The opening party on Nov. 7 runs from 5 to 9 p.m. Sponsor tickets for $250 give you early entrance at 5 p.m., patron tickets at$175 give you entrance at 6 p.m.; young collector (guests age 35 and under) are $125 each and get entrance at 6 p.m. For tickets call 800-448-3883.
General Admission is $15 with tickets valid for all three days and includes the special lectures.
The Radley Run Country Club is inviting the public in to enjoy an elegant weekend in the country. On Saturday, Nov. 9, the bar will open from 5:30 p.m. From 6:30 to 7:30 p.m., Colin McNeil will speak on “The Fox Chase of Today and Yesteryear” ($10).From 7:30 to 9 p.m. at Mansion House hot hors d’oeuvres will be served, there will be music ($15) plus a cash bar and swapping of tales.
On Sunday, Nov. 10 from 10 to 10:30 a.m. will be a parade of huntsmen, horses and hounds who will meet at the mansion, where the traditional stirup cup will be served. From 11 a.m. to 2 p.m. there is a lovely Sunday Brunch ($19.95 plus taxes and service). The Mather Farm was purchased by Charles Mather in 1897 from the Painter family. Mather was master of the fox hounds, known as the Brandywine Hounds at the time. It was sold in 1963 and converted into a state of the art equestrian facility, new kennels, a kennelman’s house, the huntsman’s house and the formal gardens.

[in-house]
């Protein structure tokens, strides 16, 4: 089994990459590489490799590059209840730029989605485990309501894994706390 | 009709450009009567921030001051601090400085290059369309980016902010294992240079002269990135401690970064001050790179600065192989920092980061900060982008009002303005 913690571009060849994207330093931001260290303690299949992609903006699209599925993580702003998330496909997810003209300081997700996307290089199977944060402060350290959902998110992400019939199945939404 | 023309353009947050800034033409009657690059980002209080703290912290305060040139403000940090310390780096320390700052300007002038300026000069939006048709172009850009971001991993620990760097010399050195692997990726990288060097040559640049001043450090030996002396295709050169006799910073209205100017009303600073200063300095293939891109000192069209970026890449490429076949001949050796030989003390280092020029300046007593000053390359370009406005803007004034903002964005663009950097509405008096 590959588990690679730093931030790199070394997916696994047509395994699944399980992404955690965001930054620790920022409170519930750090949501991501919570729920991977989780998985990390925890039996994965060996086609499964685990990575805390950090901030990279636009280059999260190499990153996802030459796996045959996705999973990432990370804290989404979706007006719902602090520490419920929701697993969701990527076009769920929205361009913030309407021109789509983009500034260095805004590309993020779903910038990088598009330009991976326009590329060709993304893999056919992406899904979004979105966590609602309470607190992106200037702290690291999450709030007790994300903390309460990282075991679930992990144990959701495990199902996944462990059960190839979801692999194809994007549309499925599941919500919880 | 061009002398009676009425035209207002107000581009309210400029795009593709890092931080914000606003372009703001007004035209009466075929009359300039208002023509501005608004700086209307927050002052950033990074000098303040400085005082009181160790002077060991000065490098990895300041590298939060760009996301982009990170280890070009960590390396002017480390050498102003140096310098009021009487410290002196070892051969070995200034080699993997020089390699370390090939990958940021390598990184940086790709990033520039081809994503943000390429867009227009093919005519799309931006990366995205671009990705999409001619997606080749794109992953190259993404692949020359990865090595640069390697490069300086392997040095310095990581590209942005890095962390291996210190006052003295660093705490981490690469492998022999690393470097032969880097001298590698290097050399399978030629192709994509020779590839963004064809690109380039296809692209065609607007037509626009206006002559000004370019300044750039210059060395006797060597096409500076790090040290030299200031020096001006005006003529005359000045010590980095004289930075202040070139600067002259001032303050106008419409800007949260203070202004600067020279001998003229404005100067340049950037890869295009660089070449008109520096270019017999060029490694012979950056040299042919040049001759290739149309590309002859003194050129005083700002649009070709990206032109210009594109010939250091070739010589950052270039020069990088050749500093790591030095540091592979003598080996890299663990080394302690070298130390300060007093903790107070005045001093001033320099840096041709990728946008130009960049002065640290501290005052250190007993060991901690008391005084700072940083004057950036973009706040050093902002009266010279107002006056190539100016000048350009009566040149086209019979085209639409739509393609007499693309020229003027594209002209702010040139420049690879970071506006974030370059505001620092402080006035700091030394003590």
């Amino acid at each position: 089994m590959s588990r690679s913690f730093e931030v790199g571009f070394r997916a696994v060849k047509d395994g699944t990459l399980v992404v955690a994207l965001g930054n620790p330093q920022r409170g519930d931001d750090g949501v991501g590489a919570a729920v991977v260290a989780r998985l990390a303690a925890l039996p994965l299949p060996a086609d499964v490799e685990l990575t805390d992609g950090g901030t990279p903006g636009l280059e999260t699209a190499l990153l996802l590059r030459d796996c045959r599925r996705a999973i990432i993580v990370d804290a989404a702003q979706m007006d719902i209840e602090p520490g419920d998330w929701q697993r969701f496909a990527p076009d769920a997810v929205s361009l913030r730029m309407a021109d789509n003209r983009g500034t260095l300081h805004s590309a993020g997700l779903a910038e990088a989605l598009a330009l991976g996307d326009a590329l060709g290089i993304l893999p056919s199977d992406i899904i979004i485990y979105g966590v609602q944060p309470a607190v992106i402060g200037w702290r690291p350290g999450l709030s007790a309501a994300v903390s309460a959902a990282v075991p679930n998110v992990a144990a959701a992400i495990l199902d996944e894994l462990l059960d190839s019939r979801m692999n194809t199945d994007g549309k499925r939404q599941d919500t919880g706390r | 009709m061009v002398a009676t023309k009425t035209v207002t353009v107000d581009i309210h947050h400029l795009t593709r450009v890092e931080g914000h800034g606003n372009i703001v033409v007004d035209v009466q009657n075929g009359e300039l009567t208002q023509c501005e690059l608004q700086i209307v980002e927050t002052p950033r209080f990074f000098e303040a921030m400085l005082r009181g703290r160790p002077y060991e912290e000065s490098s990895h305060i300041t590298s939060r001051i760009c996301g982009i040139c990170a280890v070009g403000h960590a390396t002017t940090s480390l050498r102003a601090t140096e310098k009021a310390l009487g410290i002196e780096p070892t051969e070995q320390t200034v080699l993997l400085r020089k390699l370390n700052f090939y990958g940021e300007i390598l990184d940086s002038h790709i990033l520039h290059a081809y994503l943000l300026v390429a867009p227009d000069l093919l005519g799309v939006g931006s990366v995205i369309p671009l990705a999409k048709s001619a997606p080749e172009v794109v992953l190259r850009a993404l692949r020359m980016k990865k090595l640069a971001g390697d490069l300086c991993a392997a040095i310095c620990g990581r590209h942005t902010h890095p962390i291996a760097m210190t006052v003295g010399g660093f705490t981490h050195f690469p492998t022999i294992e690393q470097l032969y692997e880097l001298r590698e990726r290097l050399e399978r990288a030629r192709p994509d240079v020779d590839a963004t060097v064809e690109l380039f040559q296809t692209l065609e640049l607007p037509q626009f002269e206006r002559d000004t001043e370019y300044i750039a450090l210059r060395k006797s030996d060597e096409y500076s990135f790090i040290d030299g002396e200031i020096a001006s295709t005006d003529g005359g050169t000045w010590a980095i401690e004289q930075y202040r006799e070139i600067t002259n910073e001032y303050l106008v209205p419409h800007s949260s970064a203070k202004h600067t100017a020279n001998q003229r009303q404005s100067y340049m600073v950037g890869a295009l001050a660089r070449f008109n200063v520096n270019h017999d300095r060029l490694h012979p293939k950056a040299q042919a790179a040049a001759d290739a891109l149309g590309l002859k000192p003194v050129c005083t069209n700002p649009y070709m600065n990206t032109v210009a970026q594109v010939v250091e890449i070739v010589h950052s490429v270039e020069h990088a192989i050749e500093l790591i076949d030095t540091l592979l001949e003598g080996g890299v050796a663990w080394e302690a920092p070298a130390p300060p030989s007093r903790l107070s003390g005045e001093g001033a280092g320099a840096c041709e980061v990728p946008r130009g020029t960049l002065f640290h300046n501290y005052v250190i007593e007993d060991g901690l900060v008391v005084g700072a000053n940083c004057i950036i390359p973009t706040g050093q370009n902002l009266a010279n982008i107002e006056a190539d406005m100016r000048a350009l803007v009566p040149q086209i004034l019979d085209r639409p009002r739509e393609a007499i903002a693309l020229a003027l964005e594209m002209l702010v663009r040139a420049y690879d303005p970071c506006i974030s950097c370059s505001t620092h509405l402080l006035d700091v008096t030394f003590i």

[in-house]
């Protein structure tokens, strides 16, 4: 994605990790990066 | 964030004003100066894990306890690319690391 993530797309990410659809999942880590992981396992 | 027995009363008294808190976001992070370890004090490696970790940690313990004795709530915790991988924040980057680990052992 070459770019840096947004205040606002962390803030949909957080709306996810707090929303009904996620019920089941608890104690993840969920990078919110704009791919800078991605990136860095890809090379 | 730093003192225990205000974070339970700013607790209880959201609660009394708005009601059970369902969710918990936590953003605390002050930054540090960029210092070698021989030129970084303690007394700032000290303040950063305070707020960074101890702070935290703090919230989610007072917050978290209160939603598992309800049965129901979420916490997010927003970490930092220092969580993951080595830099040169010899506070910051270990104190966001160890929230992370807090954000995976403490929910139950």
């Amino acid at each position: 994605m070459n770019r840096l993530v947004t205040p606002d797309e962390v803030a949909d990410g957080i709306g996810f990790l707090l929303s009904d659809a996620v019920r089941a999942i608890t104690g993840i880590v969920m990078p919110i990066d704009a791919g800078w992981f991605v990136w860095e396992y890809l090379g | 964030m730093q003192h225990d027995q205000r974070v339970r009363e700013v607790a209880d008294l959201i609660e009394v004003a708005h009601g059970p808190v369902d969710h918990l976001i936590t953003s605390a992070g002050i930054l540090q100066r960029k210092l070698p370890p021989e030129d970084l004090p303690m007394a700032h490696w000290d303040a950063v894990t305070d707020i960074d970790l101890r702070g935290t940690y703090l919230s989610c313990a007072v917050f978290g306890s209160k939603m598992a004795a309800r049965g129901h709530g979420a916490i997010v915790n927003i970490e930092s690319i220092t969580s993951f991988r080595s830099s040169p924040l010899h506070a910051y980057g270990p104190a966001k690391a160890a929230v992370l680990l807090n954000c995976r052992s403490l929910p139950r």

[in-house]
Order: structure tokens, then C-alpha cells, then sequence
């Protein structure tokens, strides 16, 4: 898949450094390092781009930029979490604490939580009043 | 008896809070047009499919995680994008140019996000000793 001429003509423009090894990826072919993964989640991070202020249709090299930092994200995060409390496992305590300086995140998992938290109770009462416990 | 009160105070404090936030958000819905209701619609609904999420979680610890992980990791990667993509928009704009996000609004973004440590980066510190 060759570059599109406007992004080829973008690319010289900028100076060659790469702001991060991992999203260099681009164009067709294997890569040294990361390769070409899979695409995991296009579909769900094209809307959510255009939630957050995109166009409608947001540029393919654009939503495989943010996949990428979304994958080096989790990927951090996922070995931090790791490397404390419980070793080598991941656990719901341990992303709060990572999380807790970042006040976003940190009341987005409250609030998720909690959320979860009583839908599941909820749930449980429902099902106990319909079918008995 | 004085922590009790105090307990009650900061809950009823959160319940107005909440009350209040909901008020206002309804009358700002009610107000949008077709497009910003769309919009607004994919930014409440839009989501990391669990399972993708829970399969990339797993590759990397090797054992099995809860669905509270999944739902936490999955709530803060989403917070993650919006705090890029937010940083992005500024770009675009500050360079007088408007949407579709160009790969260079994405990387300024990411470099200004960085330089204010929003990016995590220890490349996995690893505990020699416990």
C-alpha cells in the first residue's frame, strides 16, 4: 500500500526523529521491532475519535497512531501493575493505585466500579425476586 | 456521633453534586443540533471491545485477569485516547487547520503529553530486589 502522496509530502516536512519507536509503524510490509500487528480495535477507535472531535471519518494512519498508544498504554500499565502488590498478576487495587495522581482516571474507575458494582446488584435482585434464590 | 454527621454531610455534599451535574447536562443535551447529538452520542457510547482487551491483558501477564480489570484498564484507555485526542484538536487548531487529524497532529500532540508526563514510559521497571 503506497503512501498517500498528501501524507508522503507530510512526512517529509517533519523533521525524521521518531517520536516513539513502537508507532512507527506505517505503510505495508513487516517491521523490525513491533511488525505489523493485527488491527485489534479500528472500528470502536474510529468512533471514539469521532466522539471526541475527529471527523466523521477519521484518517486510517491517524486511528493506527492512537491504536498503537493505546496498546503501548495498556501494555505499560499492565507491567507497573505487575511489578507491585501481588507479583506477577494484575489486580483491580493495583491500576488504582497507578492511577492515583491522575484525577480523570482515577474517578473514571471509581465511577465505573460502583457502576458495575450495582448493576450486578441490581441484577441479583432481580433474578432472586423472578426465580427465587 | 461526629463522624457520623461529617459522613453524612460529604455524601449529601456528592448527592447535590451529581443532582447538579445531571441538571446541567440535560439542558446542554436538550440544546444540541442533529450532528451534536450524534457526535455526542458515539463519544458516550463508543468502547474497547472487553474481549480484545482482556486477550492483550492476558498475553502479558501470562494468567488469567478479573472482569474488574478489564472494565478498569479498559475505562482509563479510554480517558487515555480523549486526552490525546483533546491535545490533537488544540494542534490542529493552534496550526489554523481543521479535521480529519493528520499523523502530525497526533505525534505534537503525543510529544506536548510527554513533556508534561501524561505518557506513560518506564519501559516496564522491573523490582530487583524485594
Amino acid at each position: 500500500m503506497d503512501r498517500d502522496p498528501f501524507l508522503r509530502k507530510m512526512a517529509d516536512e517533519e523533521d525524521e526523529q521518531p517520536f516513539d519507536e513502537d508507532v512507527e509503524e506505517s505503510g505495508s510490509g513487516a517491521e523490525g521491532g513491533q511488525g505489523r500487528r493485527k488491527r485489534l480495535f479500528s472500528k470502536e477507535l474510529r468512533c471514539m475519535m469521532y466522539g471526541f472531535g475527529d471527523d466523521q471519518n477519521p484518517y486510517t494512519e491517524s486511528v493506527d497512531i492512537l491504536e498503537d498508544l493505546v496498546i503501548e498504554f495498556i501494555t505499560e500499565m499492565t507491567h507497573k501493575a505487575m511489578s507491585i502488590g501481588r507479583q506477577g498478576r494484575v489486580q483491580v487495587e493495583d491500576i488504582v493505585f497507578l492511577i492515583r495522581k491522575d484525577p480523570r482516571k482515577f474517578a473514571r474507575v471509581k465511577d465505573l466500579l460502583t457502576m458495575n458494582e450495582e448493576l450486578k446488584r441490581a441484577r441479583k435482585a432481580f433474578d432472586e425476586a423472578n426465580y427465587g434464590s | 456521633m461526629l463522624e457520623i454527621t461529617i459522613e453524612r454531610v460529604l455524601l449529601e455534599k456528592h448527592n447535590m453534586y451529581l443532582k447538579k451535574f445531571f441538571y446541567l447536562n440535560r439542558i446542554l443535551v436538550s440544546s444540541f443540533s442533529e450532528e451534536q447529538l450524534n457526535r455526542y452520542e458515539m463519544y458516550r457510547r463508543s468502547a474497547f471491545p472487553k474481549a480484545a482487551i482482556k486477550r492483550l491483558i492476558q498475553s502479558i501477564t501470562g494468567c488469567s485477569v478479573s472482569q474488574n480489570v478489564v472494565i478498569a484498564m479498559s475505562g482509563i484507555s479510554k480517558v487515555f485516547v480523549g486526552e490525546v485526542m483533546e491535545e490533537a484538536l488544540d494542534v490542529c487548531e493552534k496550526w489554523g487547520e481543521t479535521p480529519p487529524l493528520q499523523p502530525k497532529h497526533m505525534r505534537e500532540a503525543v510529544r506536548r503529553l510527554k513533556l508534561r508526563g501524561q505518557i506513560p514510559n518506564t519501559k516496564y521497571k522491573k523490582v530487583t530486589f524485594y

For information or reservations call 610-793-1660.
Assistant curator Amanda C. Burdan will give a gallery talk on “Jamie Wyeth: Back to the Sea” on Nov. 13 at 2 p.m. The talk will focus on Wyeth’s choice of subject matter on Monhegan Island, emphasizing people rather than landscapes. Included with museum admission.
Author Richard Meryman, biographer of Andrew Wyeth, will speak on Friday, Nov. 15, at the Brandywine River Museum at 2 p.m. He will discuss his memories of Andrew Wyeth based on 45 years of recorded interviews with Wyeth, his family, friends and models.